4. Inclusion in livelihood generation opportunities
Creating opportunities for people with psychosocial disabilities and their families to participate in livelihoods is critical. Targeting people with psychosocial disabilities and their families for livelihood generation through development programs can alleviate poverty and enable inclusion in communities. Ensuring that economic empowerment and education programs include focus on reducing barriers to access for people with psychosocial disability, including addressing harmful attitudes of staff and employers, is integral to them having the resources to participate in civil society activities. Good examples from the region include self-help groups, skills training, start-ups, and small business training.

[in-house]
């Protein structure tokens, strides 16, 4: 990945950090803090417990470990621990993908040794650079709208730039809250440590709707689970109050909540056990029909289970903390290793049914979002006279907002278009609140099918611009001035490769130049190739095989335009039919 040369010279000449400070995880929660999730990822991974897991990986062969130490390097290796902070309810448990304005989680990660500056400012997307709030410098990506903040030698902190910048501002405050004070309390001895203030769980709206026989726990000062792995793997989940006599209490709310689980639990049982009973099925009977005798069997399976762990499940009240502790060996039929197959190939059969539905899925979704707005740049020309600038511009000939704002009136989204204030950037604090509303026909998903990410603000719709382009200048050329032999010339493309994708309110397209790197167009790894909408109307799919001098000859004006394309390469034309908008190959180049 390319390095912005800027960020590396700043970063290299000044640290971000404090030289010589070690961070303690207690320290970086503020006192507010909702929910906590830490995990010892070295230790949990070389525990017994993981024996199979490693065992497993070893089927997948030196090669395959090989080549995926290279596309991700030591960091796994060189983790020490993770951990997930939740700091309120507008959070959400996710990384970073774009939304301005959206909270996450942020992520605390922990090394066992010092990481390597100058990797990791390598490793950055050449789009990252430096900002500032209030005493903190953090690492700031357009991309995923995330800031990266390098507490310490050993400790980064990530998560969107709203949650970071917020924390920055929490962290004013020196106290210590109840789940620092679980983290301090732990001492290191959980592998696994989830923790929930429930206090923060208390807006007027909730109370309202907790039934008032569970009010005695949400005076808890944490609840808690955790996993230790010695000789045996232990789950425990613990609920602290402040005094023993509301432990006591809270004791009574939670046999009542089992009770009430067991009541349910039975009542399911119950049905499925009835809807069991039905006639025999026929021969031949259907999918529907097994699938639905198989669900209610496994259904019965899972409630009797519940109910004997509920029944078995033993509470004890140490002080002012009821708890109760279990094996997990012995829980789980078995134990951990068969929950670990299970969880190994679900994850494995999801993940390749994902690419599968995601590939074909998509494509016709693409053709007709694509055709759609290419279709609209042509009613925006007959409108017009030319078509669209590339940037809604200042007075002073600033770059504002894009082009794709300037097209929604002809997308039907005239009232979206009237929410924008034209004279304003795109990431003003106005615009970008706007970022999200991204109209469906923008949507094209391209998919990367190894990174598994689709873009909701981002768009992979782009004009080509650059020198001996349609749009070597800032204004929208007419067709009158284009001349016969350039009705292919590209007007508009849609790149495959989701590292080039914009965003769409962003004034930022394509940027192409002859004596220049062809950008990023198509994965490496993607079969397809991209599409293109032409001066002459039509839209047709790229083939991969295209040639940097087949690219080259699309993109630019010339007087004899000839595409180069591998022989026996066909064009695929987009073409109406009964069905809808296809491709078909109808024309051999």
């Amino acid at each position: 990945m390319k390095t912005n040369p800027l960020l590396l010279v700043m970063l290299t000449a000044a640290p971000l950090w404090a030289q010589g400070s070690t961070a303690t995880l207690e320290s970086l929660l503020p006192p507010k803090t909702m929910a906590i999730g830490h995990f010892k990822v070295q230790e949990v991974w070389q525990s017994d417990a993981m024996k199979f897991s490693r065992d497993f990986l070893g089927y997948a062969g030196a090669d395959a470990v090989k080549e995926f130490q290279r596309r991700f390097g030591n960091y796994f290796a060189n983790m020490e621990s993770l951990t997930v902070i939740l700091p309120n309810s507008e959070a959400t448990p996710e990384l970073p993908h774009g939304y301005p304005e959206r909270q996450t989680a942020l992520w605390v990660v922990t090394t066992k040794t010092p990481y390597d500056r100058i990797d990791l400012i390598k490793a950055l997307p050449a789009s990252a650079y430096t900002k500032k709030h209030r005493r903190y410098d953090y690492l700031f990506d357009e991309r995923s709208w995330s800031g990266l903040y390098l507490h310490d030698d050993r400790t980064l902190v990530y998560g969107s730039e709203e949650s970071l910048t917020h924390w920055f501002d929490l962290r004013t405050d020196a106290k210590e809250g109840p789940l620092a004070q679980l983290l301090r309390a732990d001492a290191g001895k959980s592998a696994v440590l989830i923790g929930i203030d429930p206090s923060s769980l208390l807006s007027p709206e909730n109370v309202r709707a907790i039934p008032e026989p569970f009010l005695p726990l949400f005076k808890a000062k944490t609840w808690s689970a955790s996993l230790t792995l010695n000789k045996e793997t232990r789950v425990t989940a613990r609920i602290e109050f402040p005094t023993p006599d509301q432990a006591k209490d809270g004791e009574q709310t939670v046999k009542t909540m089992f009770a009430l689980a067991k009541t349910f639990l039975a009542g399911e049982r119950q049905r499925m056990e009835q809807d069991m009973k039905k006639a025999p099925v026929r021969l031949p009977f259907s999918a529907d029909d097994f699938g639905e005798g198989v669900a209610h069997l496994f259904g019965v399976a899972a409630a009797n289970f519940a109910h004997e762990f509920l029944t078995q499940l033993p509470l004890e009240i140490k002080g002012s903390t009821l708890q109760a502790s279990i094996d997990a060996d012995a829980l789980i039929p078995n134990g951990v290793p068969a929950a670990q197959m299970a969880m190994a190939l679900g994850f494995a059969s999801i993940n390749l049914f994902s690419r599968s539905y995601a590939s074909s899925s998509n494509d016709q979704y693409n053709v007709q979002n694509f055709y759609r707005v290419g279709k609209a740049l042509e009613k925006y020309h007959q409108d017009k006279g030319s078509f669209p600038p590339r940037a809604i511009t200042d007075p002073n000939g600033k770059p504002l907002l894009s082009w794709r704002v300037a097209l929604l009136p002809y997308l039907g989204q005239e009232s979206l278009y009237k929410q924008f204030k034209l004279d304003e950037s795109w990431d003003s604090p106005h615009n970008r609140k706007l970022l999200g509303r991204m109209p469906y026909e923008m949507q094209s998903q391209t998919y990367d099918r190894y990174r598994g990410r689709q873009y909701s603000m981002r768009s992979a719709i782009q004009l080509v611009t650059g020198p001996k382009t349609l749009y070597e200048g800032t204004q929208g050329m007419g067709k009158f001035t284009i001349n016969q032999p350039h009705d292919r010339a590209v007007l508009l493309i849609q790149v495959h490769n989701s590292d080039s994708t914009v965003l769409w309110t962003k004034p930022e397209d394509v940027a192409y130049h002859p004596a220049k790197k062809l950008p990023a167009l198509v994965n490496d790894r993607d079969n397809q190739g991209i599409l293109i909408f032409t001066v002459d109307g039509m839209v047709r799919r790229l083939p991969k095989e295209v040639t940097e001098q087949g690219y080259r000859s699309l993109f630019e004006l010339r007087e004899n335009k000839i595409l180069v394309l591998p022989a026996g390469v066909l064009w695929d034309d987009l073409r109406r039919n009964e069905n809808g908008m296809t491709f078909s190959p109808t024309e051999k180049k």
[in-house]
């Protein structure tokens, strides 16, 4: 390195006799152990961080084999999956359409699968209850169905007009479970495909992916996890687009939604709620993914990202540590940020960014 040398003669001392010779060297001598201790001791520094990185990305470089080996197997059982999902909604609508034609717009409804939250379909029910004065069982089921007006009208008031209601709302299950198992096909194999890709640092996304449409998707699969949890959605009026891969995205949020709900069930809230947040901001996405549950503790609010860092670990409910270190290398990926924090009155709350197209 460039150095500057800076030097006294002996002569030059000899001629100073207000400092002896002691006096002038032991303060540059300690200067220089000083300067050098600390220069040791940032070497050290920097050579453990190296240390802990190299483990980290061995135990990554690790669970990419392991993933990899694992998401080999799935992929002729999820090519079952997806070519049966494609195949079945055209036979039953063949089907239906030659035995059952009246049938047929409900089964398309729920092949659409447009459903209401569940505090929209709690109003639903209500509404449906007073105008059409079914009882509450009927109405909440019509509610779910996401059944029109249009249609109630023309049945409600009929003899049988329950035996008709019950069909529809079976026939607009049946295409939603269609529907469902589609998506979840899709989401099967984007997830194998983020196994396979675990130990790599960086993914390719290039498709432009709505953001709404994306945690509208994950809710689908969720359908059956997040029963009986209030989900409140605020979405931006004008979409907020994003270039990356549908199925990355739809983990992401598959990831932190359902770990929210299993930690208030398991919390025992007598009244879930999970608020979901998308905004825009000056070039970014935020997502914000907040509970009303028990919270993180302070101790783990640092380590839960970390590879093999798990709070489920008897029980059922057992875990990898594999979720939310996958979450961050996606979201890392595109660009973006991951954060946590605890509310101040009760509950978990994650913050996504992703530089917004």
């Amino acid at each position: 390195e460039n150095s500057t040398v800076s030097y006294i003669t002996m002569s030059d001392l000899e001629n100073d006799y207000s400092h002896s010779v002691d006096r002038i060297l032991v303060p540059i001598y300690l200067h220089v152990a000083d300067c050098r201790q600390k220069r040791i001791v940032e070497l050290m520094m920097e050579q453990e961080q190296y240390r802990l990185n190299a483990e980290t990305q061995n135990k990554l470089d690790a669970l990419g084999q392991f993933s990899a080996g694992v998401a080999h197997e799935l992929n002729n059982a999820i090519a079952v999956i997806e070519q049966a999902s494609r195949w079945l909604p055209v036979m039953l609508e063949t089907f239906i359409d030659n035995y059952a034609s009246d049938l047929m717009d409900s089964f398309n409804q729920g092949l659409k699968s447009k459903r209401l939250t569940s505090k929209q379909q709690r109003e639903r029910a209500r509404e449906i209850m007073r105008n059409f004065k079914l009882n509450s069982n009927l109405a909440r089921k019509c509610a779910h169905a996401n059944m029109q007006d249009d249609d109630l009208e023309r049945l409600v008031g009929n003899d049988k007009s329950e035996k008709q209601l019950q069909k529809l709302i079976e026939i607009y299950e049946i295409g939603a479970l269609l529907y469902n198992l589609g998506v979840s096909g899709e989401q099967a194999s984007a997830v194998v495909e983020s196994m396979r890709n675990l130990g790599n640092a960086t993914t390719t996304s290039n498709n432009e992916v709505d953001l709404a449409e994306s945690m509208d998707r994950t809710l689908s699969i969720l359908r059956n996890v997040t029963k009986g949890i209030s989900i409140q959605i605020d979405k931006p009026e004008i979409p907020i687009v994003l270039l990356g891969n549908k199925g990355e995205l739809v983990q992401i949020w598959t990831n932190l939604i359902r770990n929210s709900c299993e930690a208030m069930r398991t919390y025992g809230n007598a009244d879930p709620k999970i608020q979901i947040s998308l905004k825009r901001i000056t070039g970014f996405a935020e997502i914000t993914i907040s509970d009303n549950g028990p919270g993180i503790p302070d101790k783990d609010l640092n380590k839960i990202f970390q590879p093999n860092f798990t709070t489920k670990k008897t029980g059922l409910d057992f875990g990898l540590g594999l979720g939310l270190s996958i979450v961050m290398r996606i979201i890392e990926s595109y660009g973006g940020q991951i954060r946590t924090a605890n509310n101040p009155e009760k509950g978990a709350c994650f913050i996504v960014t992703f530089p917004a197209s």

5. Address gender inequalities
Women and girls with psychosocial disabilities are particularly vulnerable to violence and exclusion from society, education and employment. Gender-lens development programming is strengthened by integrating the broader concept of mental health and wellbeing. Initiatives that target women’s empowerment, leadership, skill building, and health initiatives should include specific provisions to increase access for women with psychosocial disabilities. For example, the ‘Psychosocial support in Gender Based Violence Prevention and Response project’, implemented by the Centre for Mental Health and Counselling (CMC)-Nepal and UNFPA in Nepal, works to address the psychosocial needs of the survivors and their families, and perpetrators.
6. Community-based psychosocial support